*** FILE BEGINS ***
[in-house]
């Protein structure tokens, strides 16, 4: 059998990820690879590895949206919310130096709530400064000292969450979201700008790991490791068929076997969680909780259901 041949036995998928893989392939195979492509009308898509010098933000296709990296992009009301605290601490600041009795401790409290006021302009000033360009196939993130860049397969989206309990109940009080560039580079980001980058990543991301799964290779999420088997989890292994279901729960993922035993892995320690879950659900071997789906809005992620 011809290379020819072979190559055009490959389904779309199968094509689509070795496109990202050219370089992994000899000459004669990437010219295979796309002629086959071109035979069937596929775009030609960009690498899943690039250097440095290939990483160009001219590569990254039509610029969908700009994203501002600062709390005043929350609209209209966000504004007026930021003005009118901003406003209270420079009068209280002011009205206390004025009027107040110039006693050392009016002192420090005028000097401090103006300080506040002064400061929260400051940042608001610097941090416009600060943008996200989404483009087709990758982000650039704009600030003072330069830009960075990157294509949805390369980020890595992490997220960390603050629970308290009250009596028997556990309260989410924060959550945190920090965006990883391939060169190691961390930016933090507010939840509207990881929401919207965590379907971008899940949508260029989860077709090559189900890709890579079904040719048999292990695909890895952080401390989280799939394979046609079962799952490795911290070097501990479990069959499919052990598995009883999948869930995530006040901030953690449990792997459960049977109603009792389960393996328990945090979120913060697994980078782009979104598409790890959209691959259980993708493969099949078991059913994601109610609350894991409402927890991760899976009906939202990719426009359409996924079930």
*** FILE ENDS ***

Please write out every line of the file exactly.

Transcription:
[in-house]
């Protein structure tokens, strides 16, 4: 059998990820690879590895949206919310130096709530400064000292969450979201700008790991490791068929076997969680909780259901 041949036995998928893989392939195979492509009308898509010098933000296709990296992009009301605290601490600041009795401790409290006021302009000033360009196939993130860049397969989206309990109940009080560039580079980001980058990543991301799964290779999420088997989890292994279901729960993922035993892995320690879950659900071997789906809005992620 011809290379020819072979190559055009490959389904779309199968094509689509070795496109990202050219370089992994000899000459004669990437010219295979796309002629086959071109035979069937596929775009030609960009690498899943690039250097440095290939990483160009001219590569990254039509610029969908700009994203501002600062709390005043929350609209209209966000504004007026930021003005009118901003406003209270420079009068209280002011009205206390004025009027107040110039006693050392009016002192420090005028000097401090103006300080506040002064400061929260400051940042608001610097941090416009600060943008996200989404483009087709990758982000650039704009600030003072330069830009960075990157294509949805390369980020890595992490997220960390603050629970308290009250009596028997556990309260989410924060959550945190920090965006990883391939060169190691961390930016933090507010939840509207990881929401919207965590379907971008899940949508260029989860077709090559189900890709890579079904040719048999292990695909890895952080401390989280799939394979046609079962799952490795911290070097501990479990069959499919052990598995009883999948869930995530006040901030953690449990792997459960049977109603009792389960393996328990945090979120913060697994980078782009979104598409790890959209691959259980993708493969099949078991059913994601109610609350894991409402927890991760899976009906939202990719426009359409996924079930």